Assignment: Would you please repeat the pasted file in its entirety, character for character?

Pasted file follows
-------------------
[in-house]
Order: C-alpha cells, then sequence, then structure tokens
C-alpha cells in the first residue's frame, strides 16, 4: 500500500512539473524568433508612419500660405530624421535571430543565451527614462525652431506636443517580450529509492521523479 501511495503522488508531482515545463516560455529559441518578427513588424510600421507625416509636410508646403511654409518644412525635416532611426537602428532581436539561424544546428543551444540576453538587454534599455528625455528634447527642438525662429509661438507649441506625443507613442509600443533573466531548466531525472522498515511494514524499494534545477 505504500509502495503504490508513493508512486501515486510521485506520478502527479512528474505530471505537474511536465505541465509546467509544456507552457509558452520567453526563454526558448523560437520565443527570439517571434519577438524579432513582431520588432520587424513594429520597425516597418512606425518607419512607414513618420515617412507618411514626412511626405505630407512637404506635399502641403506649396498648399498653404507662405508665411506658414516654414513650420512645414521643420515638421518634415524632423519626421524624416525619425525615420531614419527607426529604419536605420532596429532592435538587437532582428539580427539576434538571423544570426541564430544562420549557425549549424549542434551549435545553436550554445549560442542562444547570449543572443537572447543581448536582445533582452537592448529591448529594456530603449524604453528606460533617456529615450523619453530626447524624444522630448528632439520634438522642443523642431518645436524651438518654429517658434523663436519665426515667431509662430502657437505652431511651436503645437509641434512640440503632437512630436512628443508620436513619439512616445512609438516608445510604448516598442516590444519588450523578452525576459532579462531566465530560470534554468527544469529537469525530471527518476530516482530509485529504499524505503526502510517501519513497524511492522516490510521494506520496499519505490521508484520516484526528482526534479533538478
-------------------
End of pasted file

[in-house]
Order: C-alpha cells, then sequence, then structure tokens
C-alpha cells in the first residue's frame, strides 16, 4: 500500500512539473524568433508612419500660405530624421535571430543565451527614462525652431506636443517580450529509492521523479 501511495503522488508531482515545463516560455529559441518578427513588424510600421507625416509636410508646403511654409518644412525635416532611426537602428532581436539561424544546428543551444540576453538587454534599455528625455528634447527642438525662429509661438507649441506625443507613442509600443533573466531548466531525472522498515511494514524499494534545477 505504500509502495503504490508513493508512486501515486510521485506520478502527479512528474505530471505537474511536465505541465509546467509544456507552457509558452520567453526563454526558448523560437520565443527570439517571434519577438524579432513582431520588432520587424513594429520597425516597418512606425518607419512607414513618420515617412507618411514626412511626405505630407512637404506635399502641403506649396498648399498653404507662405508665411506658414516654414513650420512645414521643420515638421518634415524632423519626421524624416525619425525615420531614419527607426529604419536605420532596429532592435538587437532582428539580427539576434538571423544570426541564430544562420549557425549549424549542434551549435545553436550554445549560442542562444547570449543572443537572447543581448536582445533582452537592448529591448529594456530603449524604453528606460533617456529615450523619453530626447524624444522630448528632439520634438522642443523642431518645436524651438518654429517658434523663436519665426515667431509662430502657437505652431511651436503645437509641434512640440503632437512630436512628443508620436513619439512616445512609438516608445510604448516598442516590444519588450523578452525576459532579462531566465530560470534554468527544469529537469525530471527518476530516482530509485529504499524505503526502510517501519513497524511492522516490510521494506520496499519505490521508484520516484526528482526534479533538478